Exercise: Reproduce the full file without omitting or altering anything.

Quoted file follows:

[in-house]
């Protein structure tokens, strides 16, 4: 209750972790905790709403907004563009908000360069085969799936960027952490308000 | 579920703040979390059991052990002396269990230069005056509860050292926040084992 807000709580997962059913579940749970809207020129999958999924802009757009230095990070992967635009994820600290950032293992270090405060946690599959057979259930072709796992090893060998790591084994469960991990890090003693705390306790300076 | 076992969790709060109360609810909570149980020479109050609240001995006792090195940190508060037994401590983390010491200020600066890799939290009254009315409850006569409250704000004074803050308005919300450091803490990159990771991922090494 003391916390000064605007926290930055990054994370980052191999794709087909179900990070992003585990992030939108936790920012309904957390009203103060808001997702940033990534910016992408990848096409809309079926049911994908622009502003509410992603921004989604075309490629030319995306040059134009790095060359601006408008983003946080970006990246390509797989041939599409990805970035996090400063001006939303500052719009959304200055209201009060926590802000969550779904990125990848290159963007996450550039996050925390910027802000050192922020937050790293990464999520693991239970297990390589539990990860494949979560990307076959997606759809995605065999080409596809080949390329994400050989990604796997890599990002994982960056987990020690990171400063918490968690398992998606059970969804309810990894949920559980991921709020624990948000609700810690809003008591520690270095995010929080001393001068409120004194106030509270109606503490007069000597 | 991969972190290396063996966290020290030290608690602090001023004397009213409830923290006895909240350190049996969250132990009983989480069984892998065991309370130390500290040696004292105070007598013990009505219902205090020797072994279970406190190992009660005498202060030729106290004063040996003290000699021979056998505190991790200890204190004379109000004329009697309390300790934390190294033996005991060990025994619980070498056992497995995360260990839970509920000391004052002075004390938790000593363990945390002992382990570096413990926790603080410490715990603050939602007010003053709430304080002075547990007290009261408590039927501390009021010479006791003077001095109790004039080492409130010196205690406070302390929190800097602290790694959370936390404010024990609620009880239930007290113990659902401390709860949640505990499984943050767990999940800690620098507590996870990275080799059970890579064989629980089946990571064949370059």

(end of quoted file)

[in-house]
């Protein structure tokens, strides 16, 4: 209750972790905790709403907004563009908000360069085969799936960027952490308000 | 579920703040979390059991052990002396269990230069005056509860050292926040084992 807000709580997962059913579940749970809207020129999958999924802009757009230095990070992967635009994820600290950032293992270090405060946690599959057979259930072709796992090893060998790591084994469960991990890090003693705390306790300076 | 076992969790709060109360609810909570149980020479109050609240001995006792090195940190508060037994401590983390010491200020600066890799939290009254009315409850006569409250704000004074803050308005919300450091803490990159990771991922090494 003391916390000064605007926290930055990054994370980052191999794709087909179900990070992003585990992030939108936790920012309904957390009203103060808001997702940033990534910016992408990848096409809309079926049911994908622009502003509410992603921004989604075309490629030319995306040059134009790095060359601006408008983003946080970006990246390509797989041939599409990805970035996090400063001006939303500052719009959304200055209201009060926590802000969550779904990125990848290159963007996450550039996050925390910027802000050192922020937050790293990464999520693991239970297990390589539990990860494949979560990307076959997606759809995605065999080409596809080949390329994400050989990604796997890599990002994982960056987990020690990171400063918490968690398992998606059970969804309810990894949920559980991921709020624990948000609700810690809003008591520690270095995010929080001393001068409120004194106030509270109606503490007069000597 | 991969972190290396063996966290020290030290608690602090001023004397009213409830923290006895909240350190049996969250132990009983989480069984892998065991309370130390500290040696004292105070007598013990009505219902205090020797072994279970406190190992009660005498202060030729106290004063040996003290000699021979056998505190991790200890204190004379109000004329009697309390300790934390190294033996005991060990025994619980070498056992497995995360260990839970509920000391004052002075004390938790000593363990945390002992382990570096413990926790603080410490715990603050939602007010003053709430304080002075547990007290009261408590039927501390009021010479006791003077001095109790004039080492409130010196205690406070302390929190800097602290790694959370936390404010024990609620009880239930007290113990659902401390709860949640505990499984943050767990999940800690620098507590996870990275080799059970890579064989629980089946990571064949370059």